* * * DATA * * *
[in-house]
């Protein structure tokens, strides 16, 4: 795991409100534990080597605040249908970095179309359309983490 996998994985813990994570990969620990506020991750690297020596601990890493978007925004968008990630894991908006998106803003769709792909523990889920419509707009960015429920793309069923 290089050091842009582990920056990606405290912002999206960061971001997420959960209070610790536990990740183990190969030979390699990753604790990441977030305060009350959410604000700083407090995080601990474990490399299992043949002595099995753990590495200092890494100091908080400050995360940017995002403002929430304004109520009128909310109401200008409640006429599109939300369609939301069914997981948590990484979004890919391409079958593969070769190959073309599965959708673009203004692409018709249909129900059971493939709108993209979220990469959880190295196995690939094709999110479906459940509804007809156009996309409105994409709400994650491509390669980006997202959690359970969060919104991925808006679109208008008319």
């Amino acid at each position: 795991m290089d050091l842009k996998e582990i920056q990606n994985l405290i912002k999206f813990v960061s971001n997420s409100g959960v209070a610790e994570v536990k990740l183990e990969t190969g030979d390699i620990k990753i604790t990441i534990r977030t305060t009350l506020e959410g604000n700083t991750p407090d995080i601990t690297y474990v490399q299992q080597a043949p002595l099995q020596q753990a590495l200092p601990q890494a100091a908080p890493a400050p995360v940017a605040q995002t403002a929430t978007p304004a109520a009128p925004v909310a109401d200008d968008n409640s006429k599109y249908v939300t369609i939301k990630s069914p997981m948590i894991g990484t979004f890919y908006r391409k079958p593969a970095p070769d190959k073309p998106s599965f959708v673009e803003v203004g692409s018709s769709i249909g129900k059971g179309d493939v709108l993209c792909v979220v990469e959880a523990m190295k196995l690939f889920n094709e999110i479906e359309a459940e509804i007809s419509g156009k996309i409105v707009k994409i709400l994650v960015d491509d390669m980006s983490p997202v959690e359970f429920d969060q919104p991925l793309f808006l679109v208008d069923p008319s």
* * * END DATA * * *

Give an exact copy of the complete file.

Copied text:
[in-house]
């Protein structure tokens, strides 16, 4: 795991409100534990080597605040249908970095179309359309983490 996998994985813990994570990969620990506020991750690297020596601990890493978007925004968008990630894991908006998106803003769709792909523990889920419509707009960015429920793309069923 290089050091842009582990920056990606405290912002999206960061971001997420959960209070610790536990990740183990190969030979390699990753604790990441977030305060009350959410604000700083407090995080601990474990490399299992043949002595099995753990590495200092890494100091908080400050995360940017995002403002929430304004109520009128909310109401200008409640006429599109939300369609939301069914997981948590990484979004890919391409079958593969070769190959073309599965959708673009203004692409018709249909129900059971493939709108993209979220990469959880190295196995690939094709999110479906459940509804007809156009996309409105994409709400994650491509390669980006997202959690359970969060919104991925808006679109208008008319």
């Amino acid at each position: 795991m290089d050091l842009k996998e582990i920056q990606n994985l405290i912002k999206f813990v960061s971001n997420s409100g959960v209070a610790e994570v536990k990740l183990e990969t190969g030979d390699i620990k990753i604790t990441i534990r977030t305060t009350l506020e959410g604000n700083t991750p407090d995080i601990t690297y474990v490399q299992q080597a043949p002595l099995q020596q753990a590495l200092p601990q890494a100091a908080p890493a400050p995360v940017a605040q995002t403002a929430t978007p304004a109520a009128p925004v909310a109401d200008d968008n409640s006429k599109y249908v939300t369609i939301k990630s069914p997981m948590i894991g990484t979004f890919y908006r391409k079958p593969a970095p070769d190959k073309p998106s599965f959708v673009e803003v203004g692409s018709s769709i249909g129900k059971g179309d493939v709108l993209c792909v979220v990469e959880a523990m190295k196995l690939f889920n094709e999110i479906e359309a459940e509804i007809s419509g156009k996309i409105v707009k994409i709400l994650v960015d491509d390669m980006s983490p997202v959690e359970f429920d969060q919104p991925l793309f808006l679109v208008d069923p008319s």